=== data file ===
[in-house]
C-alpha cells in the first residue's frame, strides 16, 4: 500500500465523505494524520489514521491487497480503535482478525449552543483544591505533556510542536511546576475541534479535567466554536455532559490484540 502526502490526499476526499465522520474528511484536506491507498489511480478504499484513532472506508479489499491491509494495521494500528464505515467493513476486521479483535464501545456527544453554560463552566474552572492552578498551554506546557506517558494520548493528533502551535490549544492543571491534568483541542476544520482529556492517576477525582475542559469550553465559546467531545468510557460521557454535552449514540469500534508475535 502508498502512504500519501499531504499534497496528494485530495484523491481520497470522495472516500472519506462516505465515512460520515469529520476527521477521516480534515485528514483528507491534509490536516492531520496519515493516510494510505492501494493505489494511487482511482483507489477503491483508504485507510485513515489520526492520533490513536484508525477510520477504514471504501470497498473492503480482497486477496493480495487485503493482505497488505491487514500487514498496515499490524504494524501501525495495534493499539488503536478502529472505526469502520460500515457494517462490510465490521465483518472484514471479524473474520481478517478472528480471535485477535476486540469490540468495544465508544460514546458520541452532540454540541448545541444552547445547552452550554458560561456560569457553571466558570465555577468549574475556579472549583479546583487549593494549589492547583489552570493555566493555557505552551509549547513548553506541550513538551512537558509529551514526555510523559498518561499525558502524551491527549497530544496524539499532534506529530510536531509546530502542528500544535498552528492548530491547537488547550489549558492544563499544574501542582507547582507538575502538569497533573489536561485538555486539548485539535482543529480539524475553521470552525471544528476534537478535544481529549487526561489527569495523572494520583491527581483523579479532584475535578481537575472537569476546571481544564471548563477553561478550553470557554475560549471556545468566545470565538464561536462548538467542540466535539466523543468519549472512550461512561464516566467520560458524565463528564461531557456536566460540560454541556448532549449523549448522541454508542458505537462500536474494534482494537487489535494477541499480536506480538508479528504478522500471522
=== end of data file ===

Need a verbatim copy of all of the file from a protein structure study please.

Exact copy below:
[in-house]
C-alpha cells in the first residue's frame, strides 16, 4: 500500500465523505494524520489514521491487497480503535482478525449552543483544591505533556510542536511546576475541534479535567466554536455532559490484540 502526502490526499476526499465522520474528511484536506491507498489511480478504499484513532472506508479489499491491509494495521494500528464505515467493513476486521479483535464501545456527544453554560463552566474552572492552578498551554506546557506517558494520548493528533502551535490549544492543571491534568483541542476544520482529556492517576477525582475542559469550553465559546467531545468510557460521557454535552449514540469500534508475535 502508498502512504500519501499531504499534497496528494485530495484523491481520497470522495472516500472519506462516505465515512460520515469529520476527521477521516480534515485528514483528507491534509490536516492531520496519515493516510494510505492501494493505489494511487482511482483507489477503491483508504485507510485513515489520526492520533490513536484508525477510520477504514471504501470497498473492503480482497486477496493480495487485503493482505497488505491487514500487514498496515499490524504494524501501525495495534493499539488503536478502529472505526469502520460500515457494517462490510465490521465483518472484514471479524473474520481478517478472528480471535485477535476486540469490540468495544465508544460514546458520541452532540454540541448545541444552547445547552452550554458560561456560569457553571466558570465555577468549574475556579472549583479546583487549593494549589492547583489552570493555566493555557505552551509549547513548553506541550513538551512537558509529551514526555510523559498518561499525558502524551491527549497530544496524539499532534506529530510536531509546530502542528500544535498552528492548530491547537488547550489549558492544563499544574501542582507547582507538575502538569497533573489536561485538555486539548485539535482543529480539524475553521470552525471544528476534537478535544481529549487526561489527569495523572494520583491527581483523579479532584475535578481537575472537569476546571481544564471548563477553561478550553470557554475560549471556545468566545470565538464561536462548538467542540466535539466523543468519549472512550461512561464516566467520560458524565463528564461531557456536566460540560454541556448532549449523549448522541454508542458505537462500536474494534482494537487489535494477541499480536506480538508479528504478522500471522